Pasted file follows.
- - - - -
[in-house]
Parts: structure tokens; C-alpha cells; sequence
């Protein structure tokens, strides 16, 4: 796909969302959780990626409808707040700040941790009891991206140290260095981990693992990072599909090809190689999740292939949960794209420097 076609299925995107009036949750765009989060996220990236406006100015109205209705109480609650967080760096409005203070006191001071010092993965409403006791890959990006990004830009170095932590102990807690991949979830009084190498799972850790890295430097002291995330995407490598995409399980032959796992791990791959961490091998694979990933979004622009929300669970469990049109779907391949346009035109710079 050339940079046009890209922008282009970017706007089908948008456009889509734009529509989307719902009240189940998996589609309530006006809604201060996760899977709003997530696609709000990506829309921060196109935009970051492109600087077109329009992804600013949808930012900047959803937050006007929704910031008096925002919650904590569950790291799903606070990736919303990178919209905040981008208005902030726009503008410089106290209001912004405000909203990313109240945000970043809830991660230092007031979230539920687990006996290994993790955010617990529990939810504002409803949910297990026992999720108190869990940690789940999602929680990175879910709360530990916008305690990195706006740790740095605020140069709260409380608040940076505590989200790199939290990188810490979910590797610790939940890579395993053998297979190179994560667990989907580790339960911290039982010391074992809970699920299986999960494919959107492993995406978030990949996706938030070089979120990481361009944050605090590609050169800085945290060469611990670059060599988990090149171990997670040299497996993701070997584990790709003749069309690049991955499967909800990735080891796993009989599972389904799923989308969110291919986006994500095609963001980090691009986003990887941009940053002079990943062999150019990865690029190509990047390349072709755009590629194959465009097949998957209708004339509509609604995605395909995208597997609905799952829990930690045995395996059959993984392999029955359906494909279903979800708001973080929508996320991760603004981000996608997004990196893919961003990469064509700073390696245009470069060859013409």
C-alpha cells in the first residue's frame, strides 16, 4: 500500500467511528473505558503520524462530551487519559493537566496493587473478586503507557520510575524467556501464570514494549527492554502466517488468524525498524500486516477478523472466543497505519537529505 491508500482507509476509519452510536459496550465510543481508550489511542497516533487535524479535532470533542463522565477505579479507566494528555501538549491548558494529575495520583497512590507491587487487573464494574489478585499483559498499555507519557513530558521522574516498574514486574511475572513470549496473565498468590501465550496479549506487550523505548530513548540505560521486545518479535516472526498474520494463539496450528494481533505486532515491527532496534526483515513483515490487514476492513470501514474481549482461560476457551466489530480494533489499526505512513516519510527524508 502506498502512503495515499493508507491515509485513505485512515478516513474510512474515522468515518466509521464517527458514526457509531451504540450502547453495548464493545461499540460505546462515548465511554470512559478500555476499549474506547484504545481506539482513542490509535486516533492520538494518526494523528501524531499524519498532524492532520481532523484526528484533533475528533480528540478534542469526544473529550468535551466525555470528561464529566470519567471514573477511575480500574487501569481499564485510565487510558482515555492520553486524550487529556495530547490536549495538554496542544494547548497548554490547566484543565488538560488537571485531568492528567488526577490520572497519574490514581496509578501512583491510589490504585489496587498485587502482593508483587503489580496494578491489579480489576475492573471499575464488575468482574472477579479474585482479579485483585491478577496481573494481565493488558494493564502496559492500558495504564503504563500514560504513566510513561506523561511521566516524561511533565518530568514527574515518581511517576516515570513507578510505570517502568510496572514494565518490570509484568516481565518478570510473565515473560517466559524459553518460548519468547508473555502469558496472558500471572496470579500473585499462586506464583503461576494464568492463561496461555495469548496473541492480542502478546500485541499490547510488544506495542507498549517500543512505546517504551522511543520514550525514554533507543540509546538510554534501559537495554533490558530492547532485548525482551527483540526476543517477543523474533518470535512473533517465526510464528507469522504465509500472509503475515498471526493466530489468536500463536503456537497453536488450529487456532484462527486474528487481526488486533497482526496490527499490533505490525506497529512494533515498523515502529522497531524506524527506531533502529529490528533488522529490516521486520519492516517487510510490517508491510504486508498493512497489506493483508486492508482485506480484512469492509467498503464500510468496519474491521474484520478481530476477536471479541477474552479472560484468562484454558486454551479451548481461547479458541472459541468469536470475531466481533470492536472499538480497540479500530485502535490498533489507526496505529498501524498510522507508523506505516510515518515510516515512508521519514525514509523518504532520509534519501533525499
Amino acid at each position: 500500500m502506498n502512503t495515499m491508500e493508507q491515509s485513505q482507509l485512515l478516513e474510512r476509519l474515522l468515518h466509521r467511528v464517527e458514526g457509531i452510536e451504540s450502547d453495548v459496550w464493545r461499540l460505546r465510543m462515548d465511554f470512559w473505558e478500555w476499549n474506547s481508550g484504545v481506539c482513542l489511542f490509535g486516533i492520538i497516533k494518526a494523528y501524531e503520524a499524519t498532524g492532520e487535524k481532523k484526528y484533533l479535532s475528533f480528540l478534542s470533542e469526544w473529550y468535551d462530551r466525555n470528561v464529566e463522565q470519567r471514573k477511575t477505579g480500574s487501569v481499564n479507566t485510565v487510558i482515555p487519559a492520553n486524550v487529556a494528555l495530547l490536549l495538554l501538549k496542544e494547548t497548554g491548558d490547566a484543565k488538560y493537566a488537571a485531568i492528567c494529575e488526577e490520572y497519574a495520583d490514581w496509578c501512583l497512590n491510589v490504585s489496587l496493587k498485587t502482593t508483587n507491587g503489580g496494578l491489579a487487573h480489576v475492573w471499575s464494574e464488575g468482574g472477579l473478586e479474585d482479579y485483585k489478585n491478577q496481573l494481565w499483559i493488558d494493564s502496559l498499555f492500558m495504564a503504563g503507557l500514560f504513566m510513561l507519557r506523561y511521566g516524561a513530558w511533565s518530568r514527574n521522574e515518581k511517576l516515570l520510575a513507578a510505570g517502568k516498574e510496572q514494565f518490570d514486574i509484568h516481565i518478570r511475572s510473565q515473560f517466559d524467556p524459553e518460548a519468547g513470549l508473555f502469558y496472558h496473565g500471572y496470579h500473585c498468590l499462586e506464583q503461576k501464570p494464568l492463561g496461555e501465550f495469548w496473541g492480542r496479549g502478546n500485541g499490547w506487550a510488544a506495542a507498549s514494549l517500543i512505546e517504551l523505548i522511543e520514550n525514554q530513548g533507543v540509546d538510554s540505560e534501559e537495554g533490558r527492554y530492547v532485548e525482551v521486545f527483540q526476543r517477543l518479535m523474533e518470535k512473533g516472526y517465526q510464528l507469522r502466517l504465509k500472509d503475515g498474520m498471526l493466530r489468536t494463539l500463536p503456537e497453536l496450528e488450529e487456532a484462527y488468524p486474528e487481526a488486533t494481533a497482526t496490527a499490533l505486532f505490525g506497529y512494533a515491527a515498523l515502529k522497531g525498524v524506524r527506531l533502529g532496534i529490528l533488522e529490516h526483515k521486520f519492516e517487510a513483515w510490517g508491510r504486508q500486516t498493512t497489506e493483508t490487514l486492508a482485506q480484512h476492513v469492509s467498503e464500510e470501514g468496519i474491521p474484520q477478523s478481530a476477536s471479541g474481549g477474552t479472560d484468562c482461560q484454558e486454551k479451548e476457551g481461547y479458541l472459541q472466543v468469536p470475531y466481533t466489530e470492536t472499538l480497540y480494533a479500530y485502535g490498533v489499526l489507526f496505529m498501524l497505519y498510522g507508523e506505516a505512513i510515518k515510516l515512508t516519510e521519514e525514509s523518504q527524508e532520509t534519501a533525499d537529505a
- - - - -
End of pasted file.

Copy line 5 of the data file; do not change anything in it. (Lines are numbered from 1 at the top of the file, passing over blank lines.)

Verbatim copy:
Amino acid at each position: 500500500m502506498n502512503t495515499m491508500e493508507q491515509s485513505q482507509l485512515l478516513e474510512r476509519l474515522l468515518h466509521r467511528v464517527e458514526g457509531i452510536e451504540s450502547d453495548v459496550w464493545r461499540l460505546r465510543m462515548d465511554f470512559w473505558e478500555w476499549n474506547s481508550g484504545v481506539c482513542l489511542f490509535g486516533i492520538i497516533k494518526a494523528y501524531e503520524a499524519t498532524g492532520e487535524k481532523k484526528y484533533l479535532s475528533f480528540l478534542s470533542e469526544w473529550y468535551d462530551r466525555n470528561v464529566e463522565q470519567r471514573k477511575t477505579g480500574s487501569v481499564n479507566t485510565v487510558i482515555p487519559a492520553n486524550v487529556a494528555l495530547l490536549l495538554l501538549k496542544e494547548t497548554g491548558d490547566a484543565k488538560y493537566a488537571a485531568i492528567c494529575e488526577e490520572y497519574a495520583d490514581w496509578c501512583l497512590n491510589v490504585s489496587l496493587k498485587t502482593t508483587n507491587g503489580g496494578l491489579a487487573h480489576v475492573w471499575s464494574e464488575g468482574g472477579l473478586e479474585d482479579y485483585k489478585n491478577q496481573l494481565w499483559i493488558d494493564s502496559l498499555f492500558m495504564a503504563g503507557l500514560f504513566m510513561l507519557r506523561y511521566g516524561a513530558w511533565s518530568r514527574n521522574e515518581k511517576l516515570l520510575a513507578a510505570g517502568k516498574e510496572q514494565f518490570d514486574i509484568h516481565i518478570r511475572s510473565q515473560f517466559d524467556p524459553e518460548a519468547g513470549l508473555f502469558y496472558h496473565g500471572y496470579h500473585c498468590l499462586e506464583q503461576k501464570p494464568l492463561g496461555e501465550f495469548w496473541g492480542r496479549g502478546n500485541g499490547w506487550a510488544a506495542a507498549s514494549l517500543i512505546e517504551l523505548i522511543e520514550n525514554q530513548g533507543v540509546d538510554s540505560e534501559e537495554g533490558r527492554y530492547v532485548e525482551v521486545f527483540q526476543r517477543l518479535m523474533e518470535k512473533g516472526y517465526q510464528l507469522r502466517l504465509k500472509d503475515g498474520m498471526l493466530r489468536t494463539l500463536p503456537e497453536l496450528e488450529e487456532a484462527y488468524p486474528e487481526a488486533t494481533a497482526t496490527a499490533l505486532f505490525g506497529y512494533a515491527a515498523l515502529k522497531g525498524v524506524r527506531l533502529g532496534i529490528l533488522e529490516h526483515k521486520f519492516e517487510a513483515w510490517g508491510r504486508q500486516t498493512t497489506e493483508t490487514l486492508a482485506q480484512h476492513v469492509s467498503e464500510e470501514g468496519i474491521p474484520q477478523s478481530a476477536s471479541g474481549g477474552t479472560d484468562c482461560q484454558e486454551k479451548e476457551g481461547y479458541l472459541q472466543v468469536p470475531y466481533t466489530e470492536t472499538l480497540y480494533a479500530y485502535g490498533v489499526l489507526f496505529m498501524l497505519y498510522g507508523e506505516a505512513i510515518k515510516l515512508t516519510e521519514e525514509s523518504q527524508e532520509t534519501a533525499d537529505a